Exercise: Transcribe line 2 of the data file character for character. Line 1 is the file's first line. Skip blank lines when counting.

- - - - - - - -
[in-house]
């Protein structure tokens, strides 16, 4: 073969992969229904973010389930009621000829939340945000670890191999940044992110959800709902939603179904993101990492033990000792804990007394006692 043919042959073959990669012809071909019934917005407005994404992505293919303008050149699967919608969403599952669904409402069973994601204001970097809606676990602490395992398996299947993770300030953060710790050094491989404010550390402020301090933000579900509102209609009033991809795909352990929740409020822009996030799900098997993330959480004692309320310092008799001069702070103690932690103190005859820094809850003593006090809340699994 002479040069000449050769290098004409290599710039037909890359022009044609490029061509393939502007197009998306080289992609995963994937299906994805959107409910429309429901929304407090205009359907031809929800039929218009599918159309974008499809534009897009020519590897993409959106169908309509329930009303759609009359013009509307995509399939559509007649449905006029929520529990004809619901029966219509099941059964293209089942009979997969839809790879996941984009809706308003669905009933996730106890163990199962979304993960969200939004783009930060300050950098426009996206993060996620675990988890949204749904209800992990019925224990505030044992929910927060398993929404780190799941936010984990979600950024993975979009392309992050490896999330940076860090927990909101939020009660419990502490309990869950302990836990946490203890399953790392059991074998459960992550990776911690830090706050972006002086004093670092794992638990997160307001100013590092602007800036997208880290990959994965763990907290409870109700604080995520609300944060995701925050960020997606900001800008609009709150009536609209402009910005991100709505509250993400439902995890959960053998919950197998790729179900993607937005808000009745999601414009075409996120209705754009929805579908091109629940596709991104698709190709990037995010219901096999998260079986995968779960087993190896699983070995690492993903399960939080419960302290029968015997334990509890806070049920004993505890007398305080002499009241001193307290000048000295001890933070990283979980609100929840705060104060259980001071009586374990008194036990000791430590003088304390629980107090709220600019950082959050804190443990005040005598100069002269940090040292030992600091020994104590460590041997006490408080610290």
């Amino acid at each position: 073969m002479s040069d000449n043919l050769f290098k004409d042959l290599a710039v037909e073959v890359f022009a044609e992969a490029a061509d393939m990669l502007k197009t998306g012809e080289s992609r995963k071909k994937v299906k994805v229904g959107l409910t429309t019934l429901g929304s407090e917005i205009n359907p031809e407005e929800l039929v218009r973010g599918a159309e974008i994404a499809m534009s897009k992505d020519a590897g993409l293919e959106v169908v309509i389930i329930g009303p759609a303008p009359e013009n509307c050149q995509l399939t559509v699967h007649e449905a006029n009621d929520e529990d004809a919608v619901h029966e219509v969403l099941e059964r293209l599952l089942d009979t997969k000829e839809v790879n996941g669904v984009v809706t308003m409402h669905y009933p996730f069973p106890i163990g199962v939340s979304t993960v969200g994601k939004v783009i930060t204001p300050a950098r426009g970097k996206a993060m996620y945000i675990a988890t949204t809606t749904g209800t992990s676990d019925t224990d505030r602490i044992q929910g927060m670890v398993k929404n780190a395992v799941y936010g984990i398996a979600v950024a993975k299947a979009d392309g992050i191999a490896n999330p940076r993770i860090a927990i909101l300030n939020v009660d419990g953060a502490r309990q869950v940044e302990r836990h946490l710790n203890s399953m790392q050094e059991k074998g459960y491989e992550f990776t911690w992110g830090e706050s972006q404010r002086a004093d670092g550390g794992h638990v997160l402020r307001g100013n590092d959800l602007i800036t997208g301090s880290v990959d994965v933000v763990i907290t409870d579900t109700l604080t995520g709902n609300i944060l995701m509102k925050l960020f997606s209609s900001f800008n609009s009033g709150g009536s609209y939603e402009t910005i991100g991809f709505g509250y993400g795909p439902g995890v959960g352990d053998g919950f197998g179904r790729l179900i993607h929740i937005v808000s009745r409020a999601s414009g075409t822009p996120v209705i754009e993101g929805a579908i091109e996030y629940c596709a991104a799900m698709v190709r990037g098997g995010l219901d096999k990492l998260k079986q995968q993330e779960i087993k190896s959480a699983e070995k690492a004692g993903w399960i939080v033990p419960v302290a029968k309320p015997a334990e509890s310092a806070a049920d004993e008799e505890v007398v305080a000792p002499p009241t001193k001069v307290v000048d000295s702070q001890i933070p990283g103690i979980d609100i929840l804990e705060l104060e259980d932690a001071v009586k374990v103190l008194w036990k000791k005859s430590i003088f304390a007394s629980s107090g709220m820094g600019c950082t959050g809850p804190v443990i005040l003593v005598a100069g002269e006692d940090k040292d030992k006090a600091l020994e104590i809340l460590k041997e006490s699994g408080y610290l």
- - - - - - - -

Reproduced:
């Protein structure tokens, strides 16, 4: 073969992969229904973010389930009621000829939340945000670890191999940044992110959800709902939603179904993101990492033990000792804990007394006692 043919042959073959990669012809071909019934917005407005994404992505293919303008050149699967919608969403599952669904409402069973994601204001970097809606676990602490395992398996299947993770300030953060710790050094491989404010550390402020301090933000579900509102209609009033991809795909352990929740409020822009996030799900098997993330959480004692309320310092008799001069702070103690932690103190005859820094809850003593006090809340699994 002479040069000449050769290098004409290599710039037909890359022009044609490029061509393939502007197009998306080289992609995963994937299906994805959107409910429309429901929304407090205009359907031809929800039929218009599918159309974008499809534009897009020519590897993409959106169908309509329930009303759609009359013009509307995509399939559509007649449905006029929520529990004809619901029966219509099941059964293209089942009979997969839809790879996941984009809706308003669905009933996730106890163990199962979304993960969200939004783009930060300050950098426009996206993060996620675990988890949204749904209800992990019925224990505030044992929910927060398993929404780190799941936010984990979600950024993975979009392309992050490896999330940076860090927990909101939020009660419990502490309990869950302990836990946490203890399953790392059991074998459960992550990776911690830090706050972006002086004093670092794992638990997160307001100013590092602007800036997208880290990959994965763990907290409870109700604080995520609300944060995701925050960020997606900001800008609009709150009536609209402009910005991100709505509250993400439902995890959960053998919950197998790729179900993607937005808000009745999601414009075409996120209705754009929805579908091109629940596709991104698709190709990037995010219901096999998260079986995968779960087993190896699983070995690492993903399960939080419960302290029968015997334990509890806070049920004993505890007398305080002499009241001193307290000048000295001890933070990283979980609100929840705060104060259980001071009586374990008194036990000791430590003088304390629980107090709220600019950082959050804190443990005040005598100069002269940090040292030992600091020994104590460590041997006490408080610290």